Engines built during the previous century almost universally used inorganic acid technology (IAT) coolant/antifreeze. Most newer vehicles use either longer lasting organic-acid inhibitor (OAT) coolant or hybrid organic acid technology (HOAT) coolant that offers both the corrosion resistance of IAT and the long life of OAT. To reduce gunk formation and maximize coolant life, it is best to not mix IAT, OAT and/or HOAT coolants together.
IAT, OAT and HOAT coolants are all usually ethylene glycol-based, but they contain different additives. Coolant manufacturers' bottle labeling can be confusing if it includes a "Does NOT contain..." statement that could make it appear a traditional IAT coolant additive is inherently bad rather than just not the right additive (or quantity of additive) for that particular OAT or HOAT coolant. Reading "Does NOT contain..." could actually mean you should find a different coolant that "Does contain..." for your particular engine.
Does not contain...
Coolant that does not contain...
Here are the benefits and/or drawbacks for some of the most common coolant additives mentioned on the coolant/antifreeze bottle labels:
Amine: Amine was used to help prevent ferrous (iron) corrosion. In the '70s, it was found to react with nitrite, forming a carcinogenic substance, nitrosamine. Amine is no longer used in automotive coolant and "Does NOT contain Amine" is true even when unsaid.
Borate: Borates have long been used to reduce acidity (pH) in IAT coolants. It is not compatible with some OAT and HOAT coolants that must maintain a different pH.
Nitrite: Nitrite is used in coolant for heavy duty diesel and other engines to help prevent corrosion and pitting caused by cavitation (foaming bubbles). Nitrites oxidize aluminum and are generally not compatible with aluminum engines and cooling systems. Some coolants include both nitrites and additional additives that protect aluminum from oxidation.
Phosphate: Phosphate is used to prevent corrosion in many IAT coolants. It coats metal preventing corrosion, but that coating can eventually flake off or form layers of scale, clogging the cooling system passages. Therefore, IAT coolants must typically be changed more frequently. Scale formation is a bigger problem if hard-water rather than distilled water is mixed with the coolant. Europe has lots of hard-water (and apparently little distilled water) so phosphate containing coolants are not used in most European brand vehicles. On the other hand, Asian vehicle manufacturers actually prefer coolant with phosphates and HOAT coolants designed for Asian brand vehicles usually include some phosphate.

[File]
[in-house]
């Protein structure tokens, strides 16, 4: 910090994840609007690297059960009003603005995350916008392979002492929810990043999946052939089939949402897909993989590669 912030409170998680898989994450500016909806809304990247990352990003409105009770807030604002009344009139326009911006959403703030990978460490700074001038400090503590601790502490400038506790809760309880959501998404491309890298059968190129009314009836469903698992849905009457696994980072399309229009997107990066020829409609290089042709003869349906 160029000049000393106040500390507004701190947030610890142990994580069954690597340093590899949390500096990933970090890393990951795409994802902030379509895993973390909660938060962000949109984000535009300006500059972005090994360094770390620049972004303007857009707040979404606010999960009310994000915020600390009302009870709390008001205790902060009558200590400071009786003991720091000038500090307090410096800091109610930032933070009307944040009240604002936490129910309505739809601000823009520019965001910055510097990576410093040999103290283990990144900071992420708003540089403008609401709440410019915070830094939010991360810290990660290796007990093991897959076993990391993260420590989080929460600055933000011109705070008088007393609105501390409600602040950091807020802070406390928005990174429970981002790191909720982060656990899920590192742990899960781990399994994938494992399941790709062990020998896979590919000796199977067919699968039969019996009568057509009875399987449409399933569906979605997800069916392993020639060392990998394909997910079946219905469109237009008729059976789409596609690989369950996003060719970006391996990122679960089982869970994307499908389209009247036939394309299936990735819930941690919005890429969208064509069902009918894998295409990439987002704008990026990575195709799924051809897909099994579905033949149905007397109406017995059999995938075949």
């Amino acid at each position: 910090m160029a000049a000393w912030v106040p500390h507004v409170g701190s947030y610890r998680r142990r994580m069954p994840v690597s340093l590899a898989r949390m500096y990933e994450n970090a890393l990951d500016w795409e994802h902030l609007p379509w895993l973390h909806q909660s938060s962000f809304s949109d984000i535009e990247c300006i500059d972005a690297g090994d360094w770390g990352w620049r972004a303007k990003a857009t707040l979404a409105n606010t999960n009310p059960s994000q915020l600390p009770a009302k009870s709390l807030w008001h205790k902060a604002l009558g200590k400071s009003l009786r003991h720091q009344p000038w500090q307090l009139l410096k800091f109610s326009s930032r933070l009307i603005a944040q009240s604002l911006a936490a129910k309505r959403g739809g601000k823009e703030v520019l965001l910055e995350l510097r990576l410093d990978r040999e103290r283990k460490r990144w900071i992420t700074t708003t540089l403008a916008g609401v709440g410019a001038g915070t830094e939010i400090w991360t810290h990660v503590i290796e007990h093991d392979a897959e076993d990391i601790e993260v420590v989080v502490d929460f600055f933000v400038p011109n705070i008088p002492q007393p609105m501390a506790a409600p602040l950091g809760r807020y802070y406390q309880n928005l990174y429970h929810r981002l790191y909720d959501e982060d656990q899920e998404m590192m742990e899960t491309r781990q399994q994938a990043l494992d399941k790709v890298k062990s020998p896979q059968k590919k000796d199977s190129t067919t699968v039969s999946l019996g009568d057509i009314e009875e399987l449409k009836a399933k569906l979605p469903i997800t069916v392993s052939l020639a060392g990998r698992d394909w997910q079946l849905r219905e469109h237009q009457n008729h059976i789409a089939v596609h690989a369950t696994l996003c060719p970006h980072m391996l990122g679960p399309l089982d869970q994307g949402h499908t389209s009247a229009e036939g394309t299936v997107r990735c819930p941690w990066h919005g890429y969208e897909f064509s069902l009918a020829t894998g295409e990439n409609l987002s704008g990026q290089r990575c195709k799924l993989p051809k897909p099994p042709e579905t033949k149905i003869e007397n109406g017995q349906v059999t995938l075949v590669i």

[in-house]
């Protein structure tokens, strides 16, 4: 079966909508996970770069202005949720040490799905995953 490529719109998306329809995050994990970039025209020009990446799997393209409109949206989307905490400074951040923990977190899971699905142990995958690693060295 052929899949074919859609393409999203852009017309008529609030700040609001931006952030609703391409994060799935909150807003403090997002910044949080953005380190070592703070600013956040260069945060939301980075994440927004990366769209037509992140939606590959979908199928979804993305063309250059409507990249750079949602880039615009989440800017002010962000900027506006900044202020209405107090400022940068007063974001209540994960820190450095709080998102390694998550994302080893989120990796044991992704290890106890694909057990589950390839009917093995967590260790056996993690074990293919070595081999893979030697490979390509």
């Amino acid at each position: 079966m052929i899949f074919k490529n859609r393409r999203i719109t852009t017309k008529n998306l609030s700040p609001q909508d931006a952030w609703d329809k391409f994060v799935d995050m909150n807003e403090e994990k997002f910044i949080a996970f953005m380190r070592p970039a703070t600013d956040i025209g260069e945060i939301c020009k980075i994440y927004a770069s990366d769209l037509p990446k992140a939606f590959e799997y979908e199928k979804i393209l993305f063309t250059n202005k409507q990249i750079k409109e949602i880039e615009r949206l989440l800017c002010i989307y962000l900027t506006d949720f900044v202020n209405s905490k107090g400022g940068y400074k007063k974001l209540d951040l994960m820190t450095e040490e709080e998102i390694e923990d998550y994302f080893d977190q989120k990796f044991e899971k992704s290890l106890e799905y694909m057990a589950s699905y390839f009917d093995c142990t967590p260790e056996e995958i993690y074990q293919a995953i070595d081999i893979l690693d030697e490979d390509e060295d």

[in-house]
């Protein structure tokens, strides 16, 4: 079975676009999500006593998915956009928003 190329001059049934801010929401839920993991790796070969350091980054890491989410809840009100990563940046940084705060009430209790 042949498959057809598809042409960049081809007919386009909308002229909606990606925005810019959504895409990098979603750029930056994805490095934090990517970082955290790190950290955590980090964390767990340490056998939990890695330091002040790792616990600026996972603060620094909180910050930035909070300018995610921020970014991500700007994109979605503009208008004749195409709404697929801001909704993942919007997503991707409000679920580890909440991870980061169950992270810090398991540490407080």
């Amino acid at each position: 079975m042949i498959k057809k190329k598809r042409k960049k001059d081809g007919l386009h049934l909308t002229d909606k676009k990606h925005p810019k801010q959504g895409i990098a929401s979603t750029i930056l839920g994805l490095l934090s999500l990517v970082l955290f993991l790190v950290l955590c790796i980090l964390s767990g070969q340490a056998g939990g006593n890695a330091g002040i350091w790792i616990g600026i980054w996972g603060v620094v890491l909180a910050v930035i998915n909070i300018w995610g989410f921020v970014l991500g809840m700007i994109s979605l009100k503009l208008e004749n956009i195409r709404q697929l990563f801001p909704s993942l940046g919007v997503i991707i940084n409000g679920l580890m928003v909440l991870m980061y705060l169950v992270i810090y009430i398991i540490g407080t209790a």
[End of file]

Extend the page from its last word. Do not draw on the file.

Silicate: Silicate is used in IAT coolants for corrosion protection, especially for aluminum. Asian vehicle manufacturers decided silicates are bad for water pump seals and reduce heat transfer. Therefore, coolants for most newer Asian brand vehicles do not contain silicates. On the other hand, European vehicle manufacturers think silicates are great for protecting aluminum from corrosion and HOAT coolants for European brand vehicles usually include silicates.
So, in summary, HOAT coolants may contain nitrate, phosphate and/or silicate depending on what engines the coolant was designed for (Asian brand engines get phosphate, European brand engines get silicate). OAT coolants, such as Dex-Cool for GM vehicles, and coolants claiming they work in "all makes, all models, all colors" might not use any of the above additives, but instead rely on acid salt molecule coating and/or proprietary additives to prevent corrosion.